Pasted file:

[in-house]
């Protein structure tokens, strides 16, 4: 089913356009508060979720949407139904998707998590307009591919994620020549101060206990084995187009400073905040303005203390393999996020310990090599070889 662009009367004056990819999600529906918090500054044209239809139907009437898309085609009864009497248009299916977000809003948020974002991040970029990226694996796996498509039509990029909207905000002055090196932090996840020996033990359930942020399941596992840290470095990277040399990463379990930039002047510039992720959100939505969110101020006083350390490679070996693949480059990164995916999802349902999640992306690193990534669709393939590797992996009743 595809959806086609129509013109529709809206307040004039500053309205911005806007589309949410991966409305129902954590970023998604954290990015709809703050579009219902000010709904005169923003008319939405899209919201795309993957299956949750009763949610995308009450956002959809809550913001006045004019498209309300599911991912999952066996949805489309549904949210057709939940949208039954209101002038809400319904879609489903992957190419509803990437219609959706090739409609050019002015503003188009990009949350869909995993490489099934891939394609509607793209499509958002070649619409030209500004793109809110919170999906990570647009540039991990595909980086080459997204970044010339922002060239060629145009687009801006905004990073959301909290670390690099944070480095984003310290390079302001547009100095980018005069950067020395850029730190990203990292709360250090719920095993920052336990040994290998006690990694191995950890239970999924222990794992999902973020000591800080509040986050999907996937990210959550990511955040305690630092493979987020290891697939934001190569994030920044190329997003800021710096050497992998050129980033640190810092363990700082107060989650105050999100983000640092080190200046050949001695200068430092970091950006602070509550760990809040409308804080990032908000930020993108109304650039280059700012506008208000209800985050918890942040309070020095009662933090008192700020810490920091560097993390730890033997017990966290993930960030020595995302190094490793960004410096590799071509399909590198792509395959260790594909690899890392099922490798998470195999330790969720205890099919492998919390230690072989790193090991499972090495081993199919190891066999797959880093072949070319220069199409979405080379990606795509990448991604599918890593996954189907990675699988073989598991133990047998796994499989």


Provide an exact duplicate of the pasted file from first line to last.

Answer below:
[in-house]
């Protein structure tokens, strides 16, 4: 089913356009508060979720949407139904998707998590307009591919994620020549101060206990084995187009400073905040303005203390393999996020310990090599070889 662009009367004056990819999600529906918090500054044209239809139907009437898309085609009864009497248009299916977000809003948020974002991040970029990226694996796996498509039509990029909207905000002055090196932090996840020996033990359930942020399941596992840290470095990277040399990463379990930039002047510039992720959100939505969110101020006083350390490679070996693949480059990164995916999802349902999640992306690193990534669709393939590797992996009743 595809959806086609129509013109529709809206307040004039500053309205911005806007589309949410991966409305129902954590970023998604954290990015709809703050579009219902000010709904005169923003008319939405899209919201795309993957299956949750009763949610995308009450956002959809809550913001006045004019498209309300599911991912999952066996949805489309549904949210057709939940949208039954209101002038809400319904879609489903992957190419509803990437219609959706090739409609050019002015503003188009990009949350869909995993490489099934891939394609509607793209499509958002070649619409030209500004793109809110919170999906990570647009540039991990595909980086080459997204970044010339922002060239060629145009687009801006905004990073959301909290670390690099944070480095984003310290390079302001547009100095980018005069950067020395850029730190990203990292709360250090719920095993920052336990040994290998006690990694191995950890239970999924222990794992999902973020000591800080509040986050999907996937990210959550990511955040305690630092493979987020290891697939934001190569994030920044190329997003800021710096050497992998050129980033640190810092363990700082107060989650105050999100983000640092080190200046050949001695200068430092970091950006602070509550760990809040409308804080990032908000930020993108109304650039280059700012506008208000209800985050918890942040309070020095009662933090008192700020810490920091560097993390730890033997017990966290993930960030020595995302190094490793960004410096590799071509399909590198792509395959260790594909690899890392099922490798998470195999330790969720205890099919492998919390230690072989790193090991499972090495081993199919190891066999797959880093072949070319220069199409979405080379990606795509990448991604599918890593996954189907990675699988073989598991133990047998796994499989």